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Long Primary Keys in MySQL

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  • Long Primary Keys in MySQL

    Hi,

    I'm trying to find a solution to a very common problem in databases - enforcing a primary key constraint. Problem is, the column I'm trying to enforce it on is more than 768 bytes in length, which is the maximum size of an index column in InnoDB. Lets say the data there is a URL, longer than 768 bytes.

    This means I can't use the native primary key enforcement that the database supplies, and have to develop something by myself.
    I've tried different combinations of selects & inserts with different locking modes. The only way I could find to perform this is to lock the entire table:

    SELECT url FROM t WHERE url=x;

    then if we don't find a row

    LOCK TABLE t WRITE;SELECT url FROM t WHERE url=x;

    If we don't find a row again, we are certain it's not there, and insert it.

    INSERT INTO t VALUES (x)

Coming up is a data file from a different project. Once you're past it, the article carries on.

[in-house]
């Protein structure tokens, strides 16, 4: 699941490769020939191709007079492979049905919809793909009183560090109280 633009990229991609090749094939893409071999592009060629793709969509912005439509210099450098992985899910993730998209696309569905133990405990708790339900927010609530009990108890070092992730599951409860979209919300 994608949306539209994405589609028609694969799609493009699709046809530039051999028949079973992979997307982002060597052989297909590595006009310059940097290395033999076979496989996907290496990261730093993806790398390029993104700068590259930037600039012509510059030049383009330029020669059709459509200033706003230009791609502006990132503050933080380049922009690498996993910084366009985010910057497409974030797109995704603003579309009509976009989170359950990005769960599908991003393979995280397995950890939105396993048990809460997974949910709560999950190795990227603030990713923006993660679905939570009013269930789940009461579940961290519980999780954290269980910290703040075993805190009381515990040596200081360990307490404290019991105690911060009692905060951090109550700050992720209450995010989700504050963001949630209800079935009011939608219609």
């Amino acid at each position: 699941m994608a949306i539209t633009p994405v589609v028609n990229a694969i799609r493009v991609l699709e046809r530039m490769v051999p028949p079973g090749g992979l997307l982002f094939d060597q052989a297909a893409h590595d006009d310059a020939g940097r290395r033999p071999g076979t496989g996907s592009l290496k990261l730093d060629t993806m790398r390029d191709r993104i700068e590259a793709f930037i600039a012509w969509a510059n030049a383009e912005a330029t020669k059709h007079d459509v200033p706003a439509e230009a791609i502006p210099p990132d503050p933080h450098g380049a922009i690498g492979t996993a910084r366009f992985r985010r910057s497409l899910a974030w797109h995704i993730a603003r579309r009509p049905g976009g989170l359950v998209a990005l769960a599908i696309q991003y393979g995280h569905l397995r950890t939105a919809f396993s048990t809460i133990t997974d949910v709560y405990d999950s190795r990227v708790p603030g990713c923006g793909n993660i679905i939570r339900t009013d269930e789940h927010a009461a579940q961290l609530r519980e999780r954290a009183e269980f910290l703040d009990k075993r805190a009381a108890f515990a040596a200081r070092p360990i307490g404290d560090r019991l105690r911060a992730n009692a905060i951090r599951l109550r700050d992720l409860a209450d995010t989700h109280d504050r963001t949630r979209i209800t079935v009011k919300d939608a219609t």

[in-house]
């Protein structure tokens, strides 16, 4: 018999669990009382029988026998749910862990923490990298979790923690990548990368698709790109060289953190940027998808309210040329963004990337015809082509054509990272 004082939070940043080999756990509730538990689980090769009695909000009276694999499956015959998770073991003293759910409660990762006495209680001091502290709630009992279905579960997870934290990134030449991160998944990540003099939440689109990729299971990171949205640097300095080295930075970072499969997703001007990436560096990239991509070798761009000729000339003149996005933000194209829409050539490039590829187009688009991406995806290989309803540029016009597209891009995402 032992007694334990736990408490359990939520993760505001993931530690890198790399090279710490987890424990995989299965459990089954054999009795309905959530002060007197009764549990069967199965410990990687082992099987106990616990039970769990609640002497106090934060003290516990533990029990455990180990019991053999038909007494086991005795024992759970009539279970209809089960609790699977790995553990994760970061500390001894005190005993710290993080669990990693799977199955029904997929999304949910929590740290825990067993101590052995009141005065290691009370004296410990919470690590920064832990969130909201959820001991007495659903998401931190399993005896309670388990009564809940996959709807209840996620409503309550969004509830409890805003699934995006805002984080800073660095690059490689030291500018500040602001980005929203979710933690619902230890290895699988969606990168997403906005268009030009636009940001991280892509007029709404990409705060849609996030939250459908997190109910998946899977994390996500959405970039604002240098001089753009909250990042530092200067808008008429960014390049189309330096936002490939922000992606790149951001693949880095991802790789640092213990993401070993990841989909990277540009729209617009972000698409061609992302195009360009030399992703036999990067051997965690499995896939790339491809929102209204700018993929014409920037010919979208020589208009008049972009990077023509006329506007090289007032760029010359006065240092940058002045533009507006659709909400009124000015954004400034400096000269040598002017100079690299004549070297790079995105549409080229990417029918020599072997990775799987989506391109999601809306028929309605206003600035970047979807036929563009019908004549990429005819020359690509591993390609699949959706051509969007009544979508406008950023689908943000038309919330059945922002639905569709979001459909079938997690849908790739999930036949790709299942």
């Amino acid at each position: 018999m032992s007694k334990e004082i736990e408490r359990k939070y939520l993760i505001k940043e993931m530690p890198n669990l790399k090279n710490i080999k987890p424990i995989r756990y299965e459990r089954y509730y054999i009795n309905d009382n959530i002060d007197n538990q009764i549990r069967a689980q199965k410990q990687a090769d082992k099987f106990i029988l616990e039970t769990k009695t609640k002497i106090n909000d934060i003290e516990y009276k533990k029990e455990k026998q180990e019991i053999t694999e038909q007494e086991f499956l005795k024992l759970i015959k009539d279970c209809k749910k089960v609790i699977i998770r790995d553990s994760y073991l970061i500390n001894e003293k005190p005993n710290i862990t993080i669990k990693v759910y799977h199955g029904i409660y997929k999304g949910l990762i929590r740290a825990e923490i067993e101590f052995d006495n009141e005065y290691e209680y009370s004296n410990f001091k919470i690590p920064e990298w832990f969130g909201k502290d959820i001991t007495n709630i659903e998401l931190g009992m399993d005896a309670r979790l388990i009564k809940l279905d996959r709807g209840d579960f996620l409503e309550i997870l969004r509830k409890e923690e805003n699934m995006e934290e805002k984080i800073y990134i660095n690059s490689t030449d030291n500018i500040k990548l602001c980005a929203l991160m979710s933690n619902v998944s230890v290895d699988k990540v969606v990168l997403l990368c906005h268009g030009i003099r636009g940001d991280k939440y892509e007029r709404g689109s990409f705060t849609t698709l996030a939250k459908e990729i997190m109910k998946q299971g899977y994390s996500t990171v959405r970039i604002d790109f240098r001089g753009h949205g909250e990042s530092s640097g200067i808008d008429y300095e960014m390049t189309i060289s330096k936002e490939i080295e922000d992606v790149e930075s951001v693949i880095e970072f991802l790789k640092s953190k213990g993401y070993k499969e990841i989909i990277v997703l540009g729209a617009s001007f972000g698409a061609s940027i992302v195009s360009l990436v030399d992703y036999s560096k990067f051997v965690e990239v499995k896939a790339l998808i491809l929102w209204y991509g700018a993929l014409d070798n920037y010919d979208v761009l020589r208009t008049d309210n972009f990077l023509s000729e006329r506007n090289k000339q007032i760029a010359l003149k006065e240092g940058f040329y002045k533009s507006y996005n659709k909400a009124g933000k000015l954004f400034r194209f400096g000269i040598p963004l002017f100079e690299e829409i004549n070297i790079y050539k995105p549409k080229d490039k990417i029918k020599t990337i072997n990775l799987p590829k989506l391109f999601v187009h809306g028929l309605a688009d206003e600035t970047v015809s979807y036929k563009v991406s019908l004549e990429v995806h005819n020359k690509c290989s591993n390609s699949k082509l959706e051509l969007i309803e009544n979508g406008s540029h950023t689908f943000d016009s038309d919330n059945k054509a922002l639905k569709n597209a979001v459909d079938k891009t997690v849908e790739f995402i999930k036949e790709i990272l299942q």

Problem with this solution is the table lock. When the database performs regular locks to enforce primary keys, it lock records in place, and ranges in the index. Here, I have no B-Tree structure to do this, so I have to lock the entire table.

    Can anyone think of any solution that avoids locking the entire table? It's really horrible for performance and concurrency...

    I'd appreciate any input! )
    Shlomo
    http://blog.shlomoid.com

  • #2
    The primary key should be as short as possible - especially when you use InnoDB.

    My Idea: Use a MD5 of the long string. This limits the length to 32 bytes (or even 16 if you store it as binary).

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    • #3
      Yes, the fact a primary key should be short as possible is clear )

      We decided that MD5/Other hash is not good enough since we might have collisions AFAIK. And rare as they may be, it's still possible and false positives are a big no-no in this scenario.

      MD5s by the way can be used to make searches faster. You index only the MD5 column, and do the select on the URL+MD5. Then the index minimizes the results to a really small number, and duplicates are filtered. Even a simple checksum does the same effect.

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